4. chiffonade

    chiffonade

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    Carrots are the great equalizer when it comes to knife cuts. When I was married the second time, I used to brunoise a whole bag of carrots, just for the therapy. But I digress...

    Are you squaring off your veggie before attempting perfect julienne or brunoise? Shave off the rounded ends on 4 sides and you'll have a much more stable veg to cut.

    Are you resting the side of your chef's knife blade against your bent knuckes? This will get you closer, smaller slices, hence finer julienne and tiny brunoise.

    One more thing...Practice practice practice...Good luck :chef:
     
  5. shawtycat

    shawtycat

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    Okay....this will definately show how much I know about knife skills (never took a class...been doing it the trial and error way). What is the correct way to hold your hand when using a knife?

    I have no formal training and try to mimic what I see. Ive tried repetitively, but (this is embarrassing :blush: ) the darn onion keeps shooting out from underneath my fingers. And I had my fingers curled like the guys I see do. I know Im not supposed to use my fingernails to stabalize the dang thing but when Im at home I say what the heck. Ive even bought the CIA's Professional Chef's Knife kit....minus the knives.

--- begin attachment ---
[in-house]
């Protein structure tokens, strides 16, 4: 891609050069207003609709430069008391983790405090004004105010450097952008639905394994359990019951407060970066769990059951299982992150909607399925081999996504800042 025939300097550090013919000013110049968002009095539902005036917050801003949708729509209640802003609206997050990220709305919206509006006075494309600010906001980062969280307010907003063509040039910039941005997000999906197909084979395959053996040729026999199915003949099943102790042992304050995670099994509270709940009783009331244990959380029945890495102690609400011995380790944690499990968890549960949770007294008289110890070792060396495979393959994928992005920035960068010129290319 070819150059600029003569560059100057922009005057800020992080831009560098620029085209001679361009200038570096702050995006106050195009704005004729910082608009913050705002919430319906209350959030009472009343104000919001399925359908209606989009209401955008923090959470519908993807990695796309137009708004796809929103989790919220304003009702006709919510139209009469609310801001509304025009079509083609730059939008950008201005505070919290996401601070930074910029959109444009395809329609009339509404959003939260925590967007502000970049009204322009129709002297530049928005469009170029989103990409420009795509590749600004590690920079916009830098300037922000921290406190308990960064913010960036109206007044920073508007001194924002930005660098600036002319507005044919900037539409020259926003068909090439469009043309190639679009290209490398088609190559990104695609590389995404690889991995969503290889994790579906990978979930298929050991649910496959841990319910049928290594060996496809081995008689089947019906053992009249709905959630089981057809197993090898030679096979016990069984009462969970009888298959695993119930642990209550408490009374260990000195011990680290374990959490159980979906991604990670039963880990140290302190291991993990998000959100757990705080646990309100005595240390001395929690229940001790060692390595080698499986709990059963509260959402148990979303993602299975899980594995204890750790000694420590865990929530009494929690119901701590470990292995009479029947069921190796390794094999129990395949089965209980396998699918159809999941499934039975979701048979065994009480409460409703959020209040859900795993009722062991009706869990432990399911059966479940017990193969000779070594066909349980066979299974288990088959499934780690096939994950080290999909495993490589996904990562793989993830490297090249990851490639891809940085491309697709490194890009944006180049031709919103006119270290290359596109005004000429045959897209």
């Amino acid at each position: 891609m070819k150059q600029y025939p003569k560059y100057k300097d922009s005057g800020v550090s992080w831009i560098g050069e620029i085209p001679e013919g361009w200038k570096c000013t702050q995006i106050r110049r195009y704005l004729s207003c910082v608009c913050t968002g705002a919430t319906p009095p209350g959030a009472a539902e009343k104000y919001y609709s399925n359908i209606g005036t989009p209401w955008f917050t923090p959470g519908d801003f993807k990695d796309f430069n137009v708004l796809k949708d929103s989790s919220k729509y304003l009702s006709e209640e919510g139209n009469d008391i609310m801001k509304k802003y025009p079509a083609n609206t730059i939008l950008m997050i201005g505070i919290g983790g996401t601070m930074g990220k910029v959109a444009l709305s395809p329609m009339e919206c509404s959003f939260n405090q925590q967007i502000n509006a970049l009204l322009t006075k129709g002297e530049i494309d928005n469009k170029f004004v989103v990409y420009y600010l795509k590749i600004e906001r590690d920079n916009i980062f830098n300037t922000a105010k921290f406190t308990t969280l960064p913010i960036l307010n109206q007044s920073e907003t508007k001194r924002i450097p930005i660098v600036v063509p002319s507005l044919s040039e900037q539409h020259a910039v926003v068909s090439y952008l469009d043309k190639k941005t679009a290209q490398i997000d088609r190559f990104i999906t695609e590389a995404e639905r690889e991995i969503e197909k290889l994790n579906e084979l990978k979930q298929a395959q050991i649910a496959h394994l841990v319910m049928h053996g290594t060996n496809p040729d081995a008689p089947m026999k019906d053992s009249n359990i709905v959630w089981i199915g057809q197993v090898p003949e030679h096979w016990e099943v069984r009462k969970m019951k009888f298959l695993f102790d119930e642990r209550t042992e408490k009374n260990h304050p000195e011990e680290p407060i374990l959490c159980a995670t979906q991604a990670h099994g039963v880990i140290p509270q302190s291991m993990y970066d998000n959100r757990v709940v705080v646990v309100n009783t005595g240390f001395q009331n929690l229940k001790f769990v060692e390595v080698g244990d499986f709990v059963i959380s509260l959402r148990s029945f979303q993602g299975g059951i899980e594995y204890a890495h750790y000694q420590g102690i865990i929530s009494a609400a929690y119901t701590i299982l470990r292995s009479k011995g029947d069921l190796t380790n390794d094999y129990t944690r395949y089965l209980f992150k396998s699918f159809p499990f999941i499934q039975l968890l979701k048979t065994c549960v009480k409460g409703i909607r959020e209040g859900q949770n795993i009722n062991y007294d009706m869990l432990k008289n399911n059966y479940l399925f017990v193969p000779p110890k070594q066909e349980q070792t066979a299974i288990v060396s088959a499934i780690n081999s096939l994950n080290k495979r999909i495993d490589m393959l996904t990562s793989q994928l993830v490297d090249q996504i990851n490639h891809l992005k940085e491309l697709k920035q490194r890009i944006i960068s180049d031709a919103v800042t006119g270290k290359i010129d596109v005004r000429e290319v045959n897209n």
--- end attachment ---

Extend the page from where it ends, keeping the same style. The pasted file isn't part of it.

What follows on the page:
Any suggestions on what Im doing wrong here? The potatoes and carrots are easy. Square em off, slice, cut into logs then make horizontal cuts for dice. Why is the onion eluding me? Why is the dang thing so slippery! ARRRGGGHHH! Ive taken to just quartering them or strictly slicing, just to get it over with. Im only having problems dicing.

    Thanks for explaining the methods both of you. :) And Terrarich...my dice is a little large too so you aren't alone. Gotta keep practicing....my kids are starting to hate eating potatoes though so Ill have to switch to another veggie.

    Jodi
     
  6. terrarich

    terrarich

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    Yes, I do square off the veggies and keep the blade guided with my knuckle. I just need to practice eyeballing the proper measurement. I get almost square rectangles sometimes on the julienne and my dice, although square mostly, are just a little off in size. Thanks for the advice.